The Selected Works of Robert Brent
Counseling patients exposed to ionizing radiation during pregnancy
Robert L. Brent, duPont Hosp for Children
DATE: January 2006
SOURCE: Pan Am J Public Health, vol20, iss2/3, pp. 198-204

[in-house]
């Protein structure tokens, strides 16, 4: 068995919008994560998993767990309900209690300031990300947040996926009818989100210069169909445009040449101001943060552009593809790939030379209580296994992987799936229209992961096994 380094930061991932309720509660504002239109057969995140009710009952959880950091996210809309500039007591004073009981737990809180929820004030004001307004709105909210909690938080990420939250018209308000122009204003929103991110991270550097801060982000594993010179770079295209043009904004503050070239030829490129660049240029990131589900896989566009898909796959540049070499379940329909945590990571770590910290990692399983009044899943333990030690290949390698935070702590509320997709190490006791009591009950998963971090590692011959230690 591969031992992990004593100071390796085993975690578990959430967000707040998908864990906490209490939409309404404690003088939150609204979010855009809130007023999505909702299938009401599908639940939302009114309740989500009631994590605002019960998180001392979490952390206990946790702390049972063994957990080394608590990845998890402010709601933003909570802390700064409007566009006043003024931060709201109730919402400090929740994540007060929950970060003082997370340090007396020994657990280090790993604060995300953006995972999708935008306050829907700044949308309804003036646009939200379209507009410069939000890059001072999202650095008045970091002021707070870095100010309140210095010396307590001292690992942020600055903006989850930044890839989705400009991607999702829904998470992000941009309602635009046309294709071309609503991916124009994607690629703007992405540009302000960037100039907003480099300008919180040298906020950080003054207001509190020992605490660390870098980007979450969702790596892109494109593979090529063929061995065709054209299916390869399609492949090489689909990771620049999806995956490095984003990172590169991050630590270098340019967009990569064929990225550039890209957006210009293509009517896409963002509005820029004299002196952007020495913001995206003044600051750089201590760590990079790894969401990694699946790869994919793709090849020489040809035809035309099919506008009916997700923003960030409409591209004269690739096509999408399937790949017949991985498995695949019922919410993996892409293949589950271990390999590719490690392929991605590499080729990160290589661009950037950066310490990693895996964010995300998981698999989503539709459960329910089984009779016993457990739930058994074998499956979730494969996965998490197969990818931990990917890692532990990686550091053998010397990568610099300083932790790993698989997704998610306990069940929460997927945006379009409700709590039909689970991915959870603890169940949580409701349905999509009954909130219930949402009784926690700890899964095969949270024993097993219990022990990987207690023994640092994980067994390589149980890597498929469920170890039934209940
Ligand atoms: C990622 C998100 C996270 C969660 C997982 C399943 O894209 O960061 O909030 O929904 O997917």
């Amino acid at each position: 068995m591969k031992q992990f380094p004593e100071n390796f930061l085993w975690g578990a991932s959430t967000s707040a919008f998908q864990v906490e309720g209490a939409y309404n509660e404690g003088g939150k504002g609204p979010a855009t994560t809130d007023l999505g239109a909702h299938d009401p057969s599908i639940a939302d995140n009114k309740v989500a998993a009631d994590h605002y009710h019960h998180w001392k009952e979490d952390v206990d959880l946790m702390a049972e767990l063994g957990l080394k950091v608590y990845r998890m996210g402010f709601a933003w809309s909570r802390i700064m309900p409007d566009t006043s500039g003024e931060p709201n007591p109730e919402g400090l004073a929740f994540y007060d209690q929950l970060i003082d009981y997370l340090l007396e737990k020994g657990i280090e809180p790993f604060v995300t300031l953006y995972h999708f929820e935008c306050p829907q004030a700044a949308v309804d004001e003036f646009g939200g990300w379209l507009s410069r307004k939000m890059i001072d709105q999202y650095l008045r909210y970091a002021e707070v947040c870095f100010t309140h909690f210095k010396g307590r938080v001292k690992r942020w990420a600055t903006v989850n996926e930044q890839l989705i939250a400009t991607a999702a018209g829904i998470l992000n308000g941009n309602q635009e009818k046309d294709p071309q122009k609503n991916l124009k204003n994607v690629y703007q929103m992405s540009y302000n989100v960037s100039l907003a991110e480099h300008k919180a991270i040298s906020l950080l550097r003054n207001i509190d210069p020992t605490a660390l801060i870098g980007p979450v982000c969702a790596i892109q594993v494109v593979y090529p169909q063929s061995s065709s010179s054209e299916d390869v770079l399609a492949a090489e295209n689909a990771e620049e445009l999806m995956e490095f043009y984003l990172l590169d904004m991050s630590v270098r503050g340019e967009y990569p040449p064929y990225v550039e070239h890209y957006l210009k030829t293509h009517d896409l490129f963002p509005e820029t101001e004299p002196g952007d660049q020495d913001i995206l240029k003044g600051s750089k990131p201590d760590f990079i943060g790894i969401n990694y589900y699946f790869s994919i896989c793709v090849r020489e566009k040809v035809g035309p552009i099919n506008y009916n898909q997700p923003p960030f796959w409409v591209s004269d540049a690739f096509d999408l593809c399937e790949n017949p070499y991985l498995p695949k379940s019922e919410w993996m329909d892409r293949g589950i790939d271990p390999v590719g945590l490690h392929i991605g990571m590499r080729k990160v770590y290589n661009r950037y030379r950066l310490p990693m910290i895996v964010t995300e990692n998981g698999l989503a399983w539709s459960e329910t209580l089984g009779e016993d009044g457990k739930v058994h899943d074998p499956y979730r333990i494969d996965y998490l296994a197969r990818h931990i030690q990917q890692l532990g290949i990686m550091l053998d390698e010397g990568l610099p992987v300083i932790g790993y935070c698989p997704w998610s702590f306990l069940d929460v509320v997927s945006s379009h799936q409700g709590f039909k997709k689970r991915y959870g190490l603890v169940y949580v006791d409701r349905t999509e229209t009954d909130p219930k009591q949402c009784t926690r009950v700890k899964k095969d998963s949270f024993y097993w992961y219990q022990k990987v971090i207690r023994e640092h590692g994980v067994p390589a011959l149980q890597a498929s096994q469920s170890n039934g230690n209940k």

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Health physicists and knowledgeable clinicians have the responsibility to counsel women of reproductive age about the reproductive risks of ionizing radiation exposure before conception or during pregnancy. It is important to realize that lay individuals have many misconceptions about the reproductive risks of ionizing radiation. Many patients who have already had or will undergo some type of radiological test are apprehensive about the reproductive and developmental risks of diagnostic radiological procedures. Epidemiological studies and animal studies indicate that high exposures of ionizing radiation can cause miscarriage, congenital malformations, growth retardation, stillbirth, and cancer. With the exception of cancer, there are threshold exposures for those outcomes, with exposures below certain radiation doses not increasing the reproductive or developmental risks. The threshold exposure for birth defects at the most sensitive stage of development is 0.2 Gy, and the threshold for growth retardation and miscarriage is even higher. However, embryonic loss can occur from low exposures during the preimplantation and presomite stages of development (“the all or none period”). This is a stage when the embryo is more likely to die than survive malformed. The most sensitive period for the induction of mental retardation is from the 8th week to the 15th week of gestation. The threshold for deterministic effects increases after early organogenesis and also as the exposure is protracted, e.g., with radionuclides or multiple radiological procedures. Awareness that the threshold dose for developmental effects increases as the fetus develops complicates counseling because we do not have definitive data on threshold exposures at all stages of gestation. Ionizing radiation exposures prior to pregnancy represent a very low risk for the increased incidence of genetic disease in the offspring of the parents who have had radiation exposures to the ovary or testes. Counseling patients requires knowledge of embryology, genetics, radiation teratology, and the principles of teratology in order for the counselor to provide sympathetic, accurate, scholarly advice.